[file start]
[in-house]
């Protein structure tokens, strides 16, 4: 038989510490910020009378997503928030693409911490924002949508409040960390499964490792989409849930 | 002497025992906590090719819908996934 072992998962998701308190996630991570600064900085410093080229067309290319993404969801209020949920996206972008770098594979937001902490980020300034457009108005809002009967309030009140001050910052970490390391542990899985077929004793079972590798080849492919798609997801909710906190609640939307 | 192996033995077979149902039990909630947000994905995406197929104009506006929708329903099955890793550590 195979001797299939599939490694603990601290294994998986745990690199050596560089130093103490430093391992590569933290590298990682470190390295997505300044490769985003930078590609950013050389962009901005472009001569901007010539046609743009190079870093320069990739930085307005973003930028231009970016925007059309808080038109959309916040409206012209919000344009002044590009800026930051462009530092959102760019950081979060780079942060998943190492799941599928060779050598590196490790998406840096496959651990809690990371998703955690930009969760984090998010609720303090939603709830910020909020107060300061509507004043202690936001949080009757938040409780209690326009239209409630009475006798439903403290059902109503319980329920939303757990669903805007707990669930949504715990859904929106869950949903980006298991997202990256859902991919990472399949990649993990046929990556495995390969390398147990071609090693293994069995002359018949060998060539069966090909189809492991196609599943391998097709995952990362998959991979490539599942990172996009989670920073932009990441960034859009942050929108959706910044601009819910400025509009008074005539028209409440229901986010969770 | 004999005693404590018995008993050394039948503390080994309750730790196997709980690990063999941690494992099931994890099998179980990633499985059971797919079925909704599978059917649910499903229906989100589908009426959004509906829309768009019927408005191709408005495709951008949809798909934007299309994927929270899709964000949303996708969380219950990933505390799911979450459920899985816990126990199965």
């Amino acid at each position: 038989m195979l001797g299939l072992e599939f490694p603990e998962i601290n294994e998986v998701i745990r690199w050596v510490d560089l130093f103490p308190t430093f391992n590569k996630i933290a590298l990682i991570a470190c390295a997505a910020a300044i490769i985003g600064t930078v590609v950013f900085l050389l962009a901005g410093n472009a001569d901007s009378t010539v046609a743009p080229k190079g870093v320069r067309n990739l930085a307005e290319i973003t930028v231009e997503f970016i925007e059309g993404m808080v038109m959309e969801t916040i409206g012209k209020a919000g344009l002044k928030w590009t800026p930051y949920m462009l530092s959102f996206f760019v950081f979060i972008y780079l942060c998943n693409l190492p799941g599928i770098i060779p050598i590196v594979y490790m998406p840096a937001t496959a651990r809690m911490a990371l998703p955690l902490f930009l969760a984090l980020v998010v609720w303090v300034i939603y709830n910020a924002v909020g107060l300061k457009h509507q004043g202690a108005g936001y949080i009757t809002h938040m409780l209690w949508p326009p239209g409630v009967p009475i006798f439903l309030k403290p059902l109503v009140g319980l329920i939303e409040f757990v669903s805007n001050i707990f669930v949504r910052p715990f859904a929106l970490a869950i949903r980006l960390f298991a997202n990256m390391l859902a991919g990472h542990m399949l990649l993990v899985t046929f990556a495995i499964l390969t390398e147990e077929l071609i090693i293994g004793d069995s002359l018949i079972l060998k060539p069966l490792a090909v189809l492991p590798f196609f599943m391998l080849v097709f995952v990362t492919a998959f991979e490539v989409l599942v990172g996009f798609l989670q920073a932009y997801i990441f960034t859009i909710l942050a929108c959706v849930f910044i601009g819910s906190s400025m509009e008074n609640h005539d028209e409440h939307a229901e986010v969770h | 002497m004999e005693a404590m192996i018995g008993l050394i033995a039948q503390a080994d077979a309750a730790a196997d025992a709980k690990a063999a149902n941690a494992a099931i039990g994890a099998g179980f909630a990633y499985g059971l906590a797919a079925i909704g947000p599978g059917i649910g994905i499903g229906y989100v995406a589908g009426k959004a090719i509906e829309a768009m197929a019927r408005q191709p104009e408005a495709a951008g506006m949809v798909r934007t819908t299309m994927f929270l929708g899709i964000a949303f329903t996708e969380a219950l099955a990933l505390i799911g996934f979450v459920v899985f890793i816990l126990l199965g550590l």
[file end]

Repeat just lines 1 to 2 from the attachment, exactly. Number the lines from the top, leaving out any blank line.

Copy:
[in-house]
């Protein structure tokens, strides 16, 4: 038989510490910020009378997503928030693409911490924002949508409040960390499964490792989409849930 | 002497025992906590090719819908996934 072992998962998701308190996630991570600064900085410093080229067309290319993404969801209020949920996206972008770098594979937001902490980020300034457009108005809002009967309030009140001050910052970490390391542990899985077929004793079972590798080849492919798609997801909710906190609640939307 | 192996033995077979149902039990909630947000994905995406197929104009506006929708329903099955890793550590 195979001797299939599939490694603990601290294994998986745990690199050596560089130093103490430093391992590569933290590298990682470190390295997505300044490769985003930078590609950013050389962009901005472009001569901007010539046609743009190079870093320069990739930085307005973003930028231009970016925007059309808080038109959309916040409206012209919000344009002044590009800026930051462009530092959102760019950081979060780079942060998943190492799941599928060779050598590196490790998406840096496959651990809690990371998703955690930009969760984090998010609720303090939603709830910020909020107060300061509507004043202690936001949080009757938040409780209690326009239209409630009475006798439903403290059902109503319980329920939303757990669903805007707990669930949504715990859904929106869950949903980006298991997202990256859902991919990472399949990649993990046929990556495995390969390398147990071609090693293994069995002359018949060998060539069966090909189809492991196609599943391998097709995952990362998959991979490539599942990172996009989670920073932009990441960034859009942050929108959706910044601009819910400025509009008074005539028209409440229901986010969770 | 004999005693404590018995008993050394039948503390080994309750730790196997709980690990063999941690494992099931994890099998179980990633499985059971797919079925909704599978059917649910499903229906989100589908009426959004509906829309768009019927408005191709408005495709951008949809798909934007299309994927929270899709964000949303996708969380219950990933505390799911979450459920899985816990126990199965």